Very nice analysis, Rob. I agree with all the major points...

...except for the xbox one, of course (but I understand an opening paragraph has to come from somewhere).

I think a swing from a 3:1 pre-order/public opinion deficit to 2:1 (an indication the reversal helped in public opinion, but their platform is still behind) isn't exactly spectacular.

I think the interesting thing is to get back on even keel, if not pull ahead of the competition, they need to do EXACTLY the same things you mentioned regarding tablets and mobile in general. We are certainly on the same page regarding their problems across new platforms. If they were to drop the price (cheaper than ps4 without the Kinect most people don't want?) and open up development/publishing of apps/games for the system to at least parity with the competition while having those people releasing products on the system either out-the-gate or very early in the could be a winning combo.

Be it corporate ineptness (old-think), arrogance (they've been on top so long), or just the slow turning radius of such a huge ship to adapt to the new reality, things need to change at Microsoft or the world will change to one with them in a significantly smaller role.


Bring back the start button and it will be the best windows today.

I understand what they tried to do but windows users like options, putting in metro and forcing it is what pissed people of. The os itself is fantastic.

As for the Surface I like it, better then android and ipad however im not one for 50 million apps I will use once and then never use it again. I think the atom tablets are the step in the right direction.

Everyone remember when xbox came out? it will fail... its to late.... it wont be last... Playstation is the best..... Now look at it 30 months as the top selling console.


Honestly Windows 8 may be a little less well received... but there isn't really a good alternative at this point. At least not if we're talking gaming.

I really want to see Linux gaming get off the ground. But here I am running Ubuntu and about the only option I have is games made by Valve. :)

So Windows is a great platform with tremendous software. I think the competition has to make some steps forward though.


Their blatant disregard for the feedback from their customer base put a real damper on any MS love I was feeling.

Combine that with the fact that Windows-7 was (and still is) a great OS, and nobody should be surprised that Win-8 dropped like a smelly turd.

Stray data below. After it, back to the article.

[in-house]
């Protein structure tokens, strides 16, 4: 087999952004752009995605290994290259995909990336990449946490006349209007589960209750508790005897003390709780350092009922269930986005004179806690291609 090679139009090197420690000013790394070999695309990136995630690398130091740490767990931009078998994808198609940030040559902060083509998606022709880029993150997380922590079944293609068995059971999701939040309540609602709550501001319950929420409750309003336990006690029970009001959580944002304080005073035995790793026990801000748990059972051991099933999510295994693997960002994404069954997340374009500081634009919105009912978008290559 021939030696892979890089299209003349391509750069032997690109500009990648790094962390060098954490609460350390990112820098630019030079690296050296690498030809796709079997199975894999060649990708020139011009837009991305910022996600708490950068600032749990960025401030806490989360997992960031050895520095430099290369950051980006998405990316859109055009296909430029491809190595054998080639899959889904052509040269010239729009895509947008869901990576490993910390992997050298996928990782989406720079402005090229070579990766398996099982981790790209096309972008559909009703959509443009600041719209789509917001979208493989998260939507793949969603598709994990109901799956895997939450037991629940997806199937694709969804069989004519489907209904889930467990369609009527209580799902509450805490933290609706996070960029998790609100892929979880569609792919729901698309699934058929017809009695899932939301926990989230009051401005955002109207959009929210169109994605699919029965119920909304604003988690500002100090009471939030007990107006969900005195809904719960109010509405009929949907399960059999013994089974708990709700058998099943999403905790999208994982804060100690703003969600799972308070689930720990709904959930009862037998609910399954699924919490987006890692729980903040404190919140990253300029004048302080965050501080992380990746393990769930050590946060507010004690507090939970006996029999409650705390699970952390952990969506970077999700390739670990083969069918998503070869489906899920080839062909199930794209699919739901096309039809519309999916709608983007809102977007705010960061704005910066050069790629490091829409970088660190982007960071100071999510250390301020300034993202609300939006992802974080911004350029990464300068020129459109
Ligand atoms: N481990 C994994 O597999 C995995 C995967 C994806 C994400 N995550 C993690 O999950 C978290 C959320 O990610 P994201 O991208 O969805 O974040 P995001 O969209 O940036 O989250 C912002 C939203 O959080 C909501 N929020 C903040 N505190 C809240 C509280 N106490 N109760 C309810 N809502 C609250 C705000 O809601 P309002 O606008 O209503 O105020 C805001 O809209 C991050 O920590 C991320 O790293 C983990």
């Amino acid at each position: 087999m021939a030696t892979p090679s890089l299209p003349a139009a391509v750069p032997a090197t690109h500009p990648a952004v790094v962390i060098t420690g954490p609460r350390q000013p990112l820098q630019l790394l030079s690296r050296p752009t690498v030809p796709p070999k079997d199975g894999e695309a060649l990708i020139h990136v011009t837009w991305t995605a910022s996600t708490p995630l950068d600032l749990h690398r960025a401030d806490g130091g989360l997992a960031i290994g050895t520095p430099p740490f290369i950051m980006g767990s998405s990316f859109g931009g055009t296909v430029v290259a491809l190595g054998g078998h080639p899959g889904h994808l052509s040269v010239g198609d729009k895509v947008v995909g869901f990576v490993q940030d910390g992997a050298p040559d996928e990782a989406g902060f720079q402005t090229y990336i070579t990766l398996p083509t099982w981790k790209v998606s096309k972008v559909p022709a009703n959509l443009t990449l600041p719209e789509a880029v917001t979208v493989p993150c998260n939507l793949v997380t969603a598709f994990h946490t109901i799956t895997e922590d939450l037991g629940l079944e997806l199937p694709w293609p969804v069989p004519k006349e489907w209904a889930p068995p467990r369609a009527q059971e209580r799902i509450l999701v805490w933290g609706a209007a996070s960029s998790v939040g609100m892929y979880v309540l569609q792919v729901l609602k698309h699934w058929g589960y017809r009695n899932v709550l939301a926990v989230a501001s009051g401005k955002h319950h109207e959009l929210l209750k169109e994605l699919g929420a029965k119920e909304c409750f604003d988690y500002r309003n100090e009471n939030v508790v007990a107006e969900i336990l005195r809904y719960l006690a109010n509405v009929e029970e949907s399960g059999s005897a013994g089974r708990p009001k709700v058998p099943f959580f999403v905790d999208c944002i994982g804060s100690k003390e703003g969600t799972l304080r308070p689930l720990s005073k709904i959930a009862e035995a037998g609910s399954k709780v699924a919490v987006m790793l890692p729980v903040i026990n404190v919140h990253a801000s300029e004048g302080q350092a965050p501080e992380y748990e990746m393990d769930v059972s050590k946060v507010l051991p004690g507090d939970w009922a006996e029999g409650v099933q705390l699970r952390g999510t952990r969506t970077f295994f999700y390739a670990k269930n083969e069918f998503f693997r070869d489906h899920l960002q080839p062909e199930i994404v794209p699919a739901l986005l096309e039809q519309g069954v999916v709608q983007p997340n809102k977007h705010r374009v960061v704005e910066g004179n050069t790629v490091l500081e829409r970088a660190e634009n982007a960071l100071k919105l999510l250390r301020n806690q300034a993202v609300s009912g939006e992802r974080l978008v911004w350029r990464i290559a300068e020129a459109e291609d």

Somebody at Microsoft came up with an idea that was designed to capitalize on Apple's iSuccess with their online stores. They went hell-bent for leather with it, and damn whatever people said about not liking it.

Now it's blown-up in their faces.


If Microsoft would stop worrying about what Apple is up to and copying them I think they would be better off in the end. Microsoft's strengths are different then Apple's strengths.


i would say yes and no. yes its like vista because it seems to be not doing so well and is not well received by a lot of people. however on that note i say no because it still has the desktop mode and of course supports all standard windows .exe files and ect. so its like windows 7 while having a worse secondary option.


yep i completely agree. I think the metro UI of windows 8 should be more like a launcher that i can at least disable if not remove completely but again its trying to be an actual desktop os with all the apps and everything but to be honest i dont use the metro UI much at all. Im always in the desktop mode. Yes please bring back my start. I can now see why it frustrates people. Its more complicated than it should be to add something to my desktop and im now forced to use the metro ui to do it.


they should redo this whole metro UI thing and not make it so required on my system. forcing me to use it at every chance they get


Probably one of the smartest things they can do is to re-launch XP. Keep it the exact same except give it direct x 12+, have it with all the features, side bar, 3d flip..ect, but keep the win32 kernel instead of the stupid unix minwin kernel. They do that, I can almost promise that their ratings will go up.


Windows RT is dead cause Microsoft caved in to Intel's demand to cut Windows Software support, which Microsoft had already working!

I don't know what kind of threats or begging Intel employed, but they did not want to have to compete with ARM in the Wintel space, it would bring down their lofty margins and cost sales to boot.

But with Microsoft's decision not to support regular Windows applications, they might as well have tried to sell BeOS. Nobody buys an OS because it has colored tiles. People buy an OS because of software that runs on it. So RT was dead before it was ever released.

Microsoft's bad luck was that there weren't enough ditzy, incompetent people around to snap up Microsoft's useless RT tablets. Microsoft's surface commercials featured people dancing outdoors, so all the ditzy people who could have salvaged RT with their aimless, impulsive Walmart purchases probably thought it was a hardware based dancing instructor, thinking "I gotta have that!!! ...oh wait, its more than $49?"


Last I checked, Windows 8 sales and adoption rate is about half of what Vista was. This looks to be worse than Vista, but I agree, they'll realize they messed up and try and fix it.